The Law Reform Commission of Hong Kong published a consultation paper on Third Party Funding for Arbitration in October 2015 (the “Consultation Paper“), proposing that the Arbitration Ordinance be amended to provide that Third Party Funding for arbitration taking place in Hong Kong is permitted under Hong Kong law, subject to compliance by third party funders with the appropriate ethical and financial standards to be developed.
The common law doctrines of maintenance and champerty have been held to continue to apply in Hong Kong and to prohibit third party funding of litigation both as a tort and as a criminal offence (save in three exceptional areas). Under the current law of Hong Kong, however, it is unclear whether the operation of the doctrines of maintenance and champerty also applies to third party funding for arbitration taking place in Hong Kong, a question also expressly left open by the Hong Kong Court of Final Appeal in Unruh v Seeberger  2 HKLRD 414.
As Hong Kong is one of the major international financial and arbitration centres, the uncertainty in the relevant law concerning third party funding for arbitration potentially makes Hong Kong a less attractive forum to conduct arbitrations. The Consultation Paper therefore aims to identify and address the need for legislative changes to give certainty and clarity to this area of law in Hong Kong.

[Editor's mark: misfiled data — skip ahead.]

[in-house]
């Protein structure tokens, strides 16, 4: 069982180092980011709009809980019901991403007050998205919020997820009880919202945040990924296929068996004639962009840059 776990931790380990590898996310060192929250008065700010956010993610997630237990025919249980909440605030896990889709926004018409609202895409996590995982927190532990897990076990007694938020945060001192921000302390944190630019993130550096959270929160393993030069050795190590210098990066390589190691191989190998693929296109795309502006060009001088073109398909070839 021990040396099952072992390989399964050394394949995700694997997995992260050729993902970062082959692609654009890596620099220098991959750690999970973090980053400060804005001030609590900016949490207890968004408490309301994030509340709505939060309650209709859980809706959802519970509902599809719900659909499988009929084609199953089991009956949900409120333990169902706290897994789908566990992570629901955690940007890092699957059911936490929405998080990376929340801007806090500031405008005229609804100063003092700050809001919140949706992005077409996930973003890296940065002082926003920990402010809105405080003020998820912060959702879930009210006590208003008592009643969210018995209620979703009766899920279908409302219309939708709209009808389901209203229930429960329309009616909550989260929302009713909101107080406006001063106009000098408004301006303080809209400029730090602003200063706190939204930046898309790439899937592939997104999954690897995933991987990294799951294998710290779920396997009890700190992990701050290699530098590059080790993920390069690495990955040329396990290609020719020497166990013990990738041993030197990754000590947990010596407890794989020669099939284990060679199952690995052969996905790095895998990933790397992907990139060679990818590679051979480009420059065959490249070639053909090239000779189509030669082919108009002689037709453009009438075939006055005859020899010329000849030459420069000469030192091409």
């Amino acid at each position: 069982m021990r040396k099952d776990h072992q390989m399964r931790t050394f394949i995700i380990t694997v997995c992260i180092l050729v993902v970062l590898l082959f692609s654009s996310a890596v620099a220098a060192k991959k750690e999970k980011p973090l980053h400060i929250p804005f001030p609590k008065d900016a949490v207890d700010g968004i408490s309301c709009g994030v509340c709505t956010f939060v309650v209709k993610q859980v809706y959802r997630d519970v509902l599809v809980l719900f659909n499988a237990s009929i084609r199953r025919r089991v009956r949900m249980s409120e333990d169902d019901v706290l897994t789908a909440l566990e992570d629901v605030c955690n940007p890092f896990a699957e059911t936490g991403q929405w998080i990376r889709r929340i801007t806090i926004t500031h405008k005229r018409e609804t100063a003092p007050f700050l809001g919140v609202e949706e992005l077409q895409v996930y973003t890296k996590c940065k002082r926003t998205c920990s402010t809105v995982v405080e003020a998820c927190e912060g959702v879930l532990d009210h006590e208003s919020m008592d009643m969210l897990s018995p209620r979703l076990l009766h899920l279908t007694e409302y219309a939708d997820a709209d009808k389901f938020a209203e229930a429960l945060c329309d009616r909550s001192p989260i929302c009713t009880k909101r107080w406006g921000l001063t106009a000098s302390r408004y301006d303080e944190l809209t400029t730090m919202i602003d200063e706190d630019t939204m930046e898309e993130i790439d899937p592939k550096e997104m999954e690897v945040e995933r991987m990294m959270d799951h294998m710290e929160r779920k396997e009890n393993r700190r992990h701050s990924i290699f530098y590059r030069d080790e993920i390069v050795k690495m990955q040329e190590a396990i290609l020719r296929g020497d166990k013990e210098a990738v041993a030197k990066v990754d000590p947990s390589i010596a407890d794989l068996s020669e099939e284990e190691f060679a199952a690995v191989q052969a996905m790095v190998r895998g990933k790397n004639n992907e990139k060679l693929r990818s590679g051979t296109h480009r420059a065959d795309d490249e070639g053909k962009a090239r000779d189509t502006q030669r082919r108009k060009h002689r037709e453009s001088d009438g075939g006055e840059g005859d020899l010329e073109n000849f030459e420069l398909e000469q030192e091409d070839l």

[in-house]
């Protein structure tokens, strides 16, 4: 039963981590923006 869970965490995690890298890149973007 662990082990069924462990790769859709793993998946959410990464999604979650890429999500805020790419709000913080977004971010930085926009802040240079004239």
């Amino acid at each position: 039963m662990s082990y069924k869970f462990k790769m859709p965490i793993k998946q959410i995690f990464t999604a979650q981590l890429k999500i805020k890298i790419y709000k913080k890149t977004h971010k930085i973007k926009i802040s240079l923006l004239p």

Having reviewed the current position relating to third party funding for arbitration in Hong Kong as suggested by the Chief Justice and Secretary for Justice, and having considered the current legal positions on third party funding for litigation and arbitration in other jurisdictions, the Third Party Funding for Arbitration Sub-Committee (the “Sub-Committee“) recommended that the Arbitration Ordinance be amended to provide that third party funding for arbitration taking place in Hong Kong is permitted under Hong Kong law. The Sub-Committee also recommended the development of clear ethical and financial standards for third party funders.
The Sub-Committee has also invited submissions as to whether the development and supervision of the applicable ethical and financial standards should be conducted by a statutory body or a self-regulatory body and whether such standards should address matters such as capital adequacy of the third party funders, conflict of interest, confidentiality and privilege etc. Other important issues raised in the Consultation Paper include whether a third party funder should be directly liable for adverse costs orders in the funded arbitration and whether the Arbitration Ordinance should be amended to give the tribunal powers to order third party funder to provide security for costs.